With so many different flavors represented on the backyard grill, it can be quite a task to pick one style of beer to compliment it all. Whether it’s cooking around a campfire deep in the woods or tailgating at a baseball game, you’ll want something accessible — and not overpowering — so please leave that triple IPA or 15% bourbon barrel-aged imperial stout for another occasion. 

The first thing you want to consider is the meat. Darker, maltier beers like porters, brown ales, and even dark lagers go perfectly with ribs or burgers. For chicken, you’ll want a pilsner or a spicy saison. For pork and bacon, try witbier or hefeweizen. 

You can also find red wines that work with the lighter barbecue categories, generally lighter-styled wines. The fruit-forward village wines from Beaujolais work well, and for a little more structure (and not much more money), you can step up the ladder to the Beaujolais crus. For a more aromatic, flowery Beaujolais, try Fleurie. If you want something with a little more heft, opt for Morgon or Moulin-à-Vent. All of the above wines have enough fruit to stand up to the spice and smoke of the barbecue, and none have the type of tannins that will do battle with your ‘cue.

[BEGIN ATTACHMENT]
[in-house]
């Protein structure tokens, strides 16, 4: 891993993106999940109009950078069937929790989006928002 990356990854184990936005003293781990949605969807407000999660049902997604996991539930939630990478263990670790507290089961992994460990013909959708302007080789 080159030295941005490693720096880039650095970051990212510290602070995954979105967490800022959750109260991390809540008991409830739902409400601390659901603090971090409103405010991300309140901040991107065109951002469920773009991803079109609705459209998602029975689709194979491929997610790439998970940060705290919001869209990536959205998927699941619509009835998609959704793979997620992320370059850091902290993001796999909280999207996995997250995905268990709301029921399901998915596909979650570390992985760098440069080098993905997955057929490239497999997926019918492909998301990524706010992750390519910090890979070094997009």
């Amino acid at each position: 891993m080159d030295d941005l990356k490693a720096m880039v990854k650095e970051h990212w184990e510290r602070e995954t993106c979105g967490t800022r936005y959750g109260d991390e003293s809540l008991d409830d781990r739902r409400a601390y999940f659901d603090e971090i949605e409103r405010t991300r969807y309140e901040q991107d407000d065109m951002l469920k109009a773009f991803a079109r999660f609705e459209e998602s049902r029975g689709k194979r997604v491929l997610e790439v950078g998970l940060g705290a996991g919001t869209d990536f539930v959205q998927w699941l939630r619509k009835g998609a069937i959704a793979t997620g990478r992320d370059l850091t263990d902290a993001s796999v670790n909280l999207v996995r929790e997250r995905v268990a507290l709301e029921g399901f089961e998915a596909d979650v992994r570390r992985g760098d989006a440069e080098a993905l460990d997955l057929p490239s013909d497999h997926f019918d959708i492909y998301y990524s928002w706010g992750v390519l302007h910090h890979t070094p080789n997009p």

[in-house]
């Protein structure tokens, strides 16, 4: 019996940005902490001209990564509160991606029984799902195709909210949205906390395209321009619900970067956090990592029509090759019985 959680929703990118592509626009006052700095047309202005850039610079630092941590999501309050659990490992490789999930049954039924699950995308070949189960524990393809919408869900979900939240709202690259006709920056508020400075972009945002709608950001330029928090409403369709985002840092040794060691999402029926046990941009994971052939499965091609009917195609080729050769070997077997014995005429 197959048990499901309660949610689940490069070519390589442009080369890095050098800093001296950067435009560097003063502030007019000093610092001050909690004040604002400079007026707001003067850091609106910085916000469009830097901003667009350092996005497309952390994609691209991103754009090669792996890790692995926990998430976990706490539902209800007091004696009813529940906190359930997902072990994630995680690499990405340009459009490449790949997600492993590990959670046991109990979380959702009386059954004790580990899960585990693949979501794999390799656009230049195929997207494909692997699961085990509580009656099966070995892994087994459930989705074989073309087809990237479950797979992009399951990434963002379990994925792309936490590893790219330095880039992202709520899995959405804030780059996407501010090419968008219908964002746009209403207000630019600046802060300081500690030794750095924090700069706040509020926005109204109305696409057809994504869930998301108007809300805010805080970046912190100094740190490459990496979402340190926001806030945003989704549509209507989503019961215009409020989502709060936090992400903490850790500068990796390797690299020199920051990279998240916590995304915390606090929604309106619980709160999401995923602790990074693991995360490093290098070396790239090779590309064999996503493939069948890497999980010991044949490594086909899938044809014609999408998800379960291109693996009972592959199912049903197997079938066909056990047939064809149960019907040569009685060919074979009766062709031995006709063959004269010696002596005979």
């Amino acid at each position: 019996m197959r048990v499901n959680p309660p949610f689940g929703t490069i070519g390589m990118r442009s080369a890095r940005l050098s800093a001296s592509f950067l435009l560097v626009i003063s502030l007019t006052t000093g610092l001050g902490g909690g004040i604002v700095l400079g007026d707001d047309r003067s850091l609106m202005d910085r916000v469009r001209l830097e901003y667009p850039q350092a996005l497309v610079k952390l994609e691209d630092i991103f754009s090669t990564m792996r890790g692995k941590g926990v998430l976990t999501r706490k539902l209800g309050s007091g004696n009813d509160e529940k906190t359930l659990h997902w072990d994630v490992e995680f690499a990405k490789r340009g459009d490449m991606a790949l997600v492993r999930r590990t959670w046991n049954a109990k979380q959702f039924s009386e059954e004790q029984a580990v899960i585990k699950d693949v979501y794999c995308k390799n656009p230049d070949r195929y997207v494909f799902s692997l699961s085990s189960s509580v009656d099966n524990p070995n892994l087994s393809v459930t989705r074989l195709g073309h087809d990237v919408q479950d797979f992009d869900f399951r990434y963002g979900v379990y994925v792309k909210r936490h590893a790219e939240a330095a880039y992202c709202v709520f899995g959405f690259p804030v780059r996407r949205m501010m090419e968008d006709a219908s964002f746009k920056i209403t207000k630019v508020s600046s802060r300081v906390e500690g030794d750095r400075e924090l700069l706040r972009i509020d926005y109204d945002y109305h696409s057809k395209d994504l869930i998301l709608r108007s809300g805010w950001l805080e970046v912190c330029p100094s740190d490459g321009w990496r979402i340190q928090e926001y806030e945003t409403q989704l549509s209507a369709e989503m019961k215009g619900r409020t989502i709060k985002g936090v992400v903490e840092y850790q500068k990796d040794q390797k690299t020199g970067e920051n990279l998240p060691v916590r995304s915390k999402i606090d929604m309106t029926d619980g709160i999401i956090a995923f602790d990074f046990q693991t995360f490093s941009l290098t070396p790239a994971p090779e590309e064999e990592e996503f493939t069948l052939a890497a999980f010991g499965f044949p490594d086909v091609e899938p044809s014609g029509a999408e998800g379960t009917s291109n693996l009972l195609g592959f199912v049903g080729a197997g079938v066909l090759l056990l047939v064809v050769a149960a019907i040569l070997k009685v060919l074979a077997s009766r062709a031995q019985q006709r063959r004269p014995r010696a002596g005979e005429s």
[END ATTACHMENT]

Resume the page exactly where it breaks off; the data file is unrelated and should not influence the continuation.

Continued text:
Ribs are perhaps my favorite barbecue category, and the easiest to approximate on my humble gas grill. In Kansas City, they use pork spareribs, not baby backs, but it’s not so much the type of ribs you use as the type of dry rub or sauce you choose that will make the difference for the wine. I prefer my sauces and rubs in the mid-range: a little zing, a dash of pepper, and a finish that leaves you with some feeling on your lips and tongue. My wine choices here also fall in the middle: good fruit, nice balance, but nothing from the in-your-face monster category. I have two favorite wine categories for my ribs: Tuscan and Rioja. Chianti Classico works nicely and, moving south in Tuscany to the Montalcino region. I’d concentrate on the lighter Rossos rather than, the bigger Brunellos. Not only are they fruitier and less tannic, which generally makes them better foil for the barbecue, but you’ll also probably have a hard time convincing yourself to shell out 50 or 60 bucks for a Brunello and then pouring it with a backyard barbecue. As for Italy’s neighbors across the Mediterranean, the wines of Rioja are terrific with a wide range of grilled and smoked foods. There’s just something about that dusty, plummy flavor you get from Tempranillo that works really well.

The other most commonly barbecued meats—beef and sausage—are often complemented by the same types of wines: a bit fuller, a bit richer, a bit bigger in style and substance. And since barbecue is the ultimate expression of American cuisine, here’s where we finally get around to talking about some American wines—Zinfandel and fuller-bodied Merlots—as well as the specialty of another barbecuing nation, Australian Shiraz.

Zinfandel and Shiraz are perhaps the two best barbecue wines, period. They have a chameleon-like ability to adapt to the flavors on the plate, and a weight and taste-profile that aims to please.